Understand hedge funds or private equity sources before you involve your homebuilding business.
Most International Builders' Show buzz was about builders who had already filed, were filing or would be filing for bankruptcy and protection under Chapter 7 or Chapter 11. There was also talk about new alternative capital sources — people waiting to jump in and purchase home building assets once they believed house prices have bottomed out and even turned up a little.
If you're running out of free cash to support your home building or development business — and your banks are pressuring you to inject more equity or pay off their loans after the OCC finishes classifying loan portfolios — it might make sense to look to hedge fund and private equity funds for money.
Capital is fungible and flows smoothly and freely. After opining the sources for the next wave of capital for home builders, I have spent 15 months meeting with hedge funds and private equity groups to help them understand the opportunities. It is impatient money.
Fund managers are compensated based upon capital invested, not money raised. Billions of dollars are waiting in the wings to be invested in "home building space" — Wall Street's term of art.
How I differentiate fund management teams:
- Thirty-something-year-old MBAs who know nothing about home building and are looking to the law of averages to make their desired returns. These managers are potentially dangerous to home building and will make difficult partners. Stay away from them. They are the vultures you hear about.
- Groups who acknowledge they know nothing about home building but have hired full-time ex-home-building senior managers or look for guidance from industry experts.
"We want to purchase assets at 20, 30, 40 and 50 percent and hold them until they're worth 60, 70, 80 percent" was what both groups informed me when I first asked about their thesis. I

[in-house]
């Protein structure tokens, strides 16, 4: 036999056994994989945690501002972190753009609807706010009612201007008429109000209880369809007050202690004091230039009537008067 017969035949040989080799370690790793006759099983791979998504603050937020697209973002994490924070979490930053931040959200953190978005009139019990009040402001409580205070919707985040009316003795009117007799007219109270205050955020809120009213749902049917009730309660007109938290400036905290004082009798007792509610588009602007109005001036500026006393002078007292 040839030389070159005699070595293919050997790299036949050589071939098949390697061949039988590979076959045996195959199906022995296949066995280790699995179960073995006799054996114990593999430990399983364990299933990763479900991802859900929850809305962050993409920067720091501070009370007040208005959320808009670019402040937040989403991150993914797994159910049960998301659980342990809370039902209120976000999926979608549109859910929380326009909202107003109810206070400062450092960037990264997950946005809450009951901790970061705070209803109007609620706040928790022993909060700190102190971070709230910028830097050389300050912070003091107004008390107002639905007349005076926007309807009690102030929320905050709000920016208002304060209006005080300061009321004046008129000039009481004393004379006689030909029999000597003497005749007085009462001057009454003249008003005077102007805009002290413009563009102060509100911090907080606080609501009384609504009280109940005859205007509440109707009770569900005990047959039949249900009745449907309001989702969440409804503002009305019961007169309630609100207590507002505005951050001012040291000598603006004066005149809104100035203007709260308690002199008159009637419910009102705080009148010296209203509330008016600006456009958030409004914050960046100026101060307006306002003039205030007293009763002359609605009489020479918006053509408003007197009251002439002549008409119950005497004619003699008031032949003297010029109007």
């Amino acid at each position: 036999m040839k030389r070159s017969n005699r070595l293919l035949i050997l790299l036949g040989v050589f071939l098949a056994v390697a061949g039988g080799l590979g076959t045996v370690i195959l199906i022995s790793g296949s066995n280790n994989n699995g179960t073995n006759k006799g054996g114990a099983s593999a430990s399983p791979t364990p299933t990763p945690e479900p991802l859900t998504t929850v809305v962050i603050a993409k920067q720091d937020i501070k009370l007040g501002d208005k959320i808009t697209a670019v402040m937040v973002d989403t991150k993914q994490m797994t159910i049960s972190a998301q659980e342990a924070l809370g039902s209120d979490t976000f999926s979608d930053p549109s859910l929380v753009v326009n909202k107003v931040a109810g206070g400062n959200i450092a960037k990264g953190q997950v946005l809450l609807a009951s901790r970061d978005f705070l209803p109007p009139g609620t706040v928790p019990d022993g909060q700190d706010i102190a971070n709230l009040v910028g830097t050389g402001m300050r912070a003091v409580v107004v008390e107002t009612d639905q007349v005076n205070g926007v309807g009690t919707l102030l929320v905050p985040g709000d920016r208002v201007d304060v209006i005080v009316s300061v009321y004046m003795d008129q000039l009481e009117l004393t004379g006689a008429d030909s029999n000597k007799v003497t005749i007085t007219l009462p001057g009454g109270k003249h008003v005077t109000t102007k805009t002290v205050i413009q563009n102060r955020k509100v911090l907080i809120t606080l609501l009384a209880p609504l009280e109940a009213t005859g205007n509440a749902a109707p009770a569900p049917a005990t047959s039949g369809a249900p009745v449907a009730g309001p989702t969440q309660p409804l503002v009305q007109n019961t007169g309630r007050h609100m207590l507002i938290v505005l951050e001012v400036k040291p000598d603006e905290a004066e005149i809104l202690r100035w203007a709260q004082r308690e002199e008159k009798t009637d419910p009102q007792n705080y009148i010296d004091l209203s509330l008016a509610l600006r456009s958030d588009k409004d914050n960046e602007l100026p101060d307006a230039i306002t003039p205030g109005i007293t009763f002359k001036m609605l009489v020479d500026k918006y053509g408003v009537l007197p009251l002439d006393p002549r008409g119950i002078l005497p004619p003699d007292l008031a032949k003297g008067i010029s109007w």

responded, as a former developer and builder, that that wasn't how to determine real value.
You need to consider several points when you create your own personal thesis for raising additional capital.
I explained that a builder would review the site; determine what products could successfully be marketed; and build a matrix using current house prices and absorption rates. I explained that during 2008 and 2009 there would be little opportunity to raise prices or improve absorption rates; that there would be some improvement to both in 2010; and then a gradual return to a more normal market in 2011 and 2012.
The matrix would then produce a residual current value. Further, I suggested we assume that thereafter price increases would track inflation but not much more.
I added that their thesis was missing the benefits of good management — the people aspect. Great managers can take a C+ or B- project and turn it into a home run, or a poor manager can run an A project into the ground. I reinforced that home building was a local business that required local expertise and good market intelligence to achieve the results they wanted.
The net result: some new alternative capital sources are convinced it makes sense to partner up with knowledgeable local and regional builder-developers with successful franchises and reputations for delivering quality housing at reasonable prices and excellent customer service.
You need to start your search for new capital sources now so that within 6-12 months you will have the cash reserves required for you to survive the current cycle. And take advantage of the great lot buying opportunities that will present themselves. Don't be afraid to impair your current assets so your capital funding source is comfortable and it is not overpaying. You will have an opportunity to earn back losses you might take.
Over the next few years many great home building industry icons we know will disappear while some will tap into new alternative capital sources and will survive and prosper. Hopefully you will be a smart builder who survives.
|Michael P. Kahn is president of Michael P. Kahn & Associates , a financial advisory firm specializing in housing industry mergers, acquisitions and capital formation.|